LAKE CHARLES, La. (KPLC) - Submit your questions to email@example.com. Civil matters only, please.
QUESTION 1: Could I be held liable if someone was injured on my private property due to the failure of the public utility company to bury utility lines on my property?
ANSWER: This is an easement question. As such, the landowner normally does not have any ownership interest or right of way to alter the easement. The owner of the easement such as the utility company, has a duty to maintain and control it’s utility lines in a reasonable safe manner in such a way to prevent harm to persons or damaging properties. See Gallina vs. Hero Lands Co., 4th Circuit Court of Appeal decision on a similar case. So to answer your question, the owner of the utility lines would be liable for anyone injured. On the contrary, the landowner should give the utility company written notice of any hazardous condition of the utility line that are apparent to air on the side of caution and to prevent them from being comparatively at fault in the event someone would get injured on their property. See La. Civil Code art. 2316.
Gallina vs. Hero Lands Co., 859 So.2d 758 (La. App. 4th Cir 10/7/2003) “ Plaintiff, child was riding on defendant property, when his horse collided with defendant electric company’s utility pole support wire. The appellant court reasoned that defendant, electric company has a duty to maintain and control its support wire and electric pole, granting summary judgment in favor of landowner”.
La. Civil Code Art. 2316 and 2317.1.
QUESTION 2: I live in a neighborhood where our landlord pays a lawn servicing company to cut our grass. One of the workers for the lawn servicing company stole a valuable package out of my mailbox. I would like to know who would be liable for value of the package. Would the landlord or the lawn servicing company be liable?
ANSWER: The thief himself is liable without a doubt. The landlord and or the lawn servicing company would probably not be liable under the circumstances UNLESS you could show that the Landlord and or the lawn serving company knew or should have known that the person hired to service the lawn was a known a thif and would likely steal packages.your burden of proof will be an uphill battle such as proving the company was negligent in hiring, supervising the worker, and whether the worker was acting within the course and scope of his employment. The real issue will be trying to prove that the worker was an employee and not a contract worker. Employers generally have more control over employees than companies who hire contract workers. The only recourse that you may have in this incident is seeking a remedy against the thief and filing criminal charges against him.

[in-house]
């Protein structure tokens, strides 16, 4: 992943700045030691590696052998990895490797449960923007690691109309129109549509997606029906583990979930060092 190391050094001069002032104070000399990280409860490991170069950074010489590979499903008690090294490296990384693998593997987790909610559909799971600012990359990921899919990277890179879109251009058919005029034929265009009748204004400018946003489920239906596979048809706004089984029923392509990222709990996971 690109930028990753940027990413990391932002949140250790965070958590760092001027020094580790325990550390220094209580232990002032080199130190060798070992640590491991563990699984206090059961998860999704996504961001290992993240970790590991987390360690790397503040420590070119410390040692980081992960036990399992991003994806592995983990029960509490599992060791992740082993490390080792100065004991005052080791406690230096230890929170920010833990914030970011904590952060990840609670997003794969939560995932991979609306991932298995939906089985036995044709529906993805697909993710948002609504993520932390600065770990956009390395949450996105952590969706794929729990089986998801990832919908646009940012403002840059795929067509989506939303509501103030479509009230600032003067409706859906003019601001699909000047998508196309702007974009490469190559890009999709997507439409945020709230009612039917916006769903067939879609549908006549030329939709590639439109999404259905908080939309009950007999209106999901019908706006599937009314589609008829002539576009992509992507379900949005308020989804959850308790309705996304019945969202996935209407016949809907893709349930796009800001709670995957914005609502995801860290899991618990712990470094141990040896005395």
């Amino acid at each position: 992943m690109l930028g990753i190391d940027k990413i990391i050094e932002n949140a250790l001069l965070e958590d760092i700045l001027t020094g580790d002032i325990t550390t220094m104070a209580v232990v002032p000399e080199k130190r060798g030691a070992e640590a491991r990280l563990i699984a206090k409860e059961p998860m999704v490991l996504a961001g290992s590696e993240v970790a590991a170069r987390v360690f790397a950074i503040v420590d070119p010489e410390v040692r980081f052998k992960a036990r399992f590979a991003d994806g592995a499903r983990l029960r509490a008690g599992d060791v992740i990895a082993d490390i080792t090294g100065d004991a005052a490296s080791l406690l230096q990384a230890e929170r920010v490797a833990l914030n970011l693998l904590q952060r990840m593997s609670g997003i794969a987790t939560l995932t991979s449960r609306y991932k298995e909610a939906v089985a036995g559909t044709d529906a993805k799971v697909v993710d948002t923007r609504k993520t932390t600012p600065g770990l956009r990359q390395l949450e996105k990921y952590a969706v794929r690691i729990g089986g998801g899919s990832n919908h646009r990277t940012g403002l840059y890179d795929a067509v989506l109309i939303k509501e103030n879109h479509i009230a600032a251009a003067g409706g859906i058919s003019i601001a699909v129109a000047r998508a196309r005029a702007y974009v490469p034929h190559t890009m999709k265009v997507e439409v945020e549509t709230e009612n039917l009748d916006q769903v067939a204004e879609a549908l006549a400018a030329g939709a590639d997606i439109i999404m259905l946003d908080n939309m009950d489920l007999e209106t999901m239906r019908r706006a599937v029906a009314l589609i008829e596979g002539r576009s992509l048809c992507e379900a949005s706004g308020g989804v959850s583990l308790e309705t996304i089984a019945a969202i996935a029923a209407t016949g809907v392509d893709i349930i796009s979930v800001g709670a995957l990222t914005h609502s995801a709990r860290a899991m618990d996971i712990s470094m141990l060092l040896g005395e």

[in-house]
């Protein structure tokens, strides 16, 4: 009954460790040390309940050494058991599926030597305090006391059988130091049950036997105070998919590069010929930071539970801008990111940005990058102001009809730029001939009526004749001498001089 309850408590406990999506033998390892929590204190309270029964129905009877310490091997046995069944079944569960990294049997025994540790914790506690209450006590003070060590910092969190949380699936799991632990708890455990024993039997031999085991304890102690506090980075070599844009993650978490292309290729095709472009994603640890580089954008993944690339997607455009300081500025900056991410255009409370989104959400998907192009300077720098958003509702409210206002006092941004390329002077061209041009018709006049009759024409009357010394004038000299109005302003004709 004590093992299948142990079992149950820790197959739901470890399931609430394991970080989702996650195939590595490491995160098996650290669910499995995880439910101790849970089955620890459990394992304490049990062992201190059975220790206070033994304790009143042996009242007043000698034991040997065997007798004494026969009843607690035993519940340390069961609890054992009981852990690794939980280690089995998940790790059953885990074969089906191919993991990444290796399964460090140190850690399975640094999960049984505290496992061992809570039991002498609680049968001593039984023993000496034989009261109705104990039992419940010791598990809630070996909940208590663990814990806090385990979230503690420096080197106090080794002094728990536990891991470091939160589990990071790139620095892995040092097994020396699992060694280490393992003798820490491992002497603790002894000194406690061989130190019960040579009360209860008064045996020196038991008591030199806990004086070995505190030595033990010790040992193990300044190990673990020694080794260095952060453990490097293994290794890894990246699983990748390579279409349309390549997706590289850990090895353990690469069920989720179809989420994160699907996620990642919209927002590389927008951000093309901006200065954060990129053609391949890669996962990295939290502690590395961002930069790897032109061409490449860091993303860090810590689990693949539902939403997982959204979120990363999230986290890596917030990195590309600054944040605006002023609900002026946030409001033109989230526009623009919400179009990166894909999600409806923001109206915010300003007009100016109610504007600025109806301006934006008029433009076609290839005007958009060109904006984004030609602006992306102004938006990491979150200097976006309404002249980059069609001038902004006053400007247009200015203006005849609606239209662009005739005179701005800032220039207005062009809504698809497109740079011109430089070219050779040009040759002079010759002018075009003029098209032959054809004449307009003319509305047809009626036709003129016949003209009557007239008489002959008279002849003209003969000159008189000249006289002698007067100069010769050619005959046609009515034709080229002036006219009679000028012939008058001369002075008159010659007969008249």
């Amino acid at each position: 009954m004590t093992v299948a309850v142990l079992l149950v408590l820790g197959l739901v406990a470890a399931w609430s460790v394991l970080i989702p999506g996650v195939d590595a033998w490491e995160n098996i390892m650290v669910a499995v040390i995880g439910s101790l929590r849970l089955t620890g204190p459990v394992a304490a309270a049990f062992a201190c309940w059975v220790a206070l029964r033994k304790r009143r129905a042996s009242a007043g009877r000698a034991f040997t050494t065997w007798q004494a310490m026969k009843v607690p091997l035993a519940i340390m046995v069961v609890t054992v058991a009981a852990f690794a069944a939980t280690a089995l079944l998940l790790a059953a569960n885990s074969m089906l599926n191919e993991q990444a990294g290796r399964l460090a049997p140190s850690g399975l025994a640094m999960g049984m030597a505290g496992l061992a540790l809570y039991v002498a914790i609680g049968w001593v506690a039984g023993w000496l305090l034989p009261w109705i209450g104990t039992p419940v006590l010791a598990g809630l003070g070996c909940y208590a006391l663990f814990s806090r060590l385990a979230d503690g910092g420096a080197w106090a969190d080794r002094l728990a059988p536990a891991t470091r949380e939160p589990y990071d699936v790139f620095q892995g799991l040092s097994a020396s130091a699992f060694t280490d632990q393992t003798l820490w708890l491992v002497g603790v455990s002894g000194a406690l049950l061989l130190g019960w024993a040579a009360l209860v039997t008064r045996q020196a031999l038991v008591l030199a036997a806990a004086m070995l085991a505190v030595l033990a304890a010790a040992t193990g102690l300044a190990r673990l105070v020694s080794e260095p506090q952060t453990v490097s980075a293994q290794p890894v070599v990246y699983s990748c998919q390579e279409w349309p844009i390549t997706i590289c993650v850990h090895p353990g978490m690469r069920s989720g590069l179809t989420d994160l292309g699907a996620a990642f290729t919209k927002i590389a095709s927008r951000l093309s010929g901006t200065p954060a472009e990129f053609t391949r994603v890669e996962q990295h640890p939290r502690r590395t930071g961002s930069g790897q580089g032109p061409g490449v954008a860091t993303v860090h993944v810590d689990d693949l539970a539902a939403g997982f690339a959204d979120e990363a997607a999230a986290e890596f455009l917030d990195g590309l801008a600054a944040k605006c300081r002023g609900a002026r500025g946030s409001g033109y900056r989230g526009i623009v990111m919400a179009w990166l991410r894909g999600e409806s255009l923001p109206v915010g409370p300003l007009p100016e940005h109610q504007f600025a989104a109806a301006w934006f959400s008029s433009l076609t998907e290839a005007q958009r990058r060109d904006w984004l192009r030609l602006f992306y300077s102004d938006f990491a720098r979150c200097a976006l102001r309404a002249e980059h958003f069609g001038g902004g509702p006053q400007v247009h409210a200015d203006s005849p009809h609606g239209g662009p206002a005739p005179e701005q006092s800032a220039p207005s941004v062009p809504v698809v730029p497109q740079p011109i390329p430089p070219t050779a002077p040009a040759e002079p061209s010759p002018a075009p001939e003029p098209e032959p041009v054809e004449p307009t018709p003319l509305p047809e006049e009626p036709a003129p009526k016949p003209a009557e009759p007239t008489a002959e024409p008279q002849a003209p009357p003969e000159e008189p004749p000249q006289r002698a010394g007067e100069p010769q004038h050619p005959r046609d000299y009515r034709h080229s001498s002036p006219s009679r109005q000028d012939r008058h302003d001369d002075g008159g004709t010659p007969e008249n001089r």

See McNamara vs. Augustino Bros., 13 So.3d 736 (La. App. 4th Cir. 5/13/2009) which is a similar case where an employee of a roofing company stole valuables out of customer’s house while repairing customer’s roof after Hurricane Katrina. The appellate court find that the employee was not acting within the course and scope of their employment when committing the thefts thus the employer was not vicariously liable for the thefts committed by its employee.
McNamara vs. Augustino Bros., 13 So.3d 736 (La. App. 4th Cir. 5/13/2009.
La. R.S. 14:67 Criminal Statute on Theft
QUESTION 3: I was recently shocked to learn that a judgment had been obtained against me. I did not receive any notice or service of process. I learned about the judgment when a credit check was done on me when I was trying to buy a houses. What can I do?
ANSWER: This issue comes up often. Judgments are not valid without valid service of process. What usually happens in these cases is that a process service like a sheriff’s deputy or a city marshal leaves the notice with a family member or household member. The household member may not have mentioned it to the debtor. Or the debtor may mistakenly think that he does not have to respond because he was not served personally. Leaving notice with a household member is valid. This is called domiciliary service. So, the judgment is usually valid. On rare occasion, a mistake is sometimes made and there is really no valid service of process. If this happens, the viewer can seek to have the judgment annulled by proving that there was no valid service of process. (See Louisiana Code of Civ. Procedure art 2001 et seq.) It is important to note that an invalid service does not invalidate a debt. If the service was really invalid, the creditor can simply re-serve the debtor seek a new judgment. Generally, it is cheaper to settle than to fight service of process.
DISCLAIMER: The information furnished in this answer is general and may not apply to some situations. All legal situations are unique. No one should rely to their detriment on these answers. Anyone with a potential legal problem should seek the advice of a licensed attorney before taking any action or inaction. The answers provided are not intended to be specific legal advice and no attorney-client relationship is created between the SWLA Law Center and the viewers of KPLC-TV.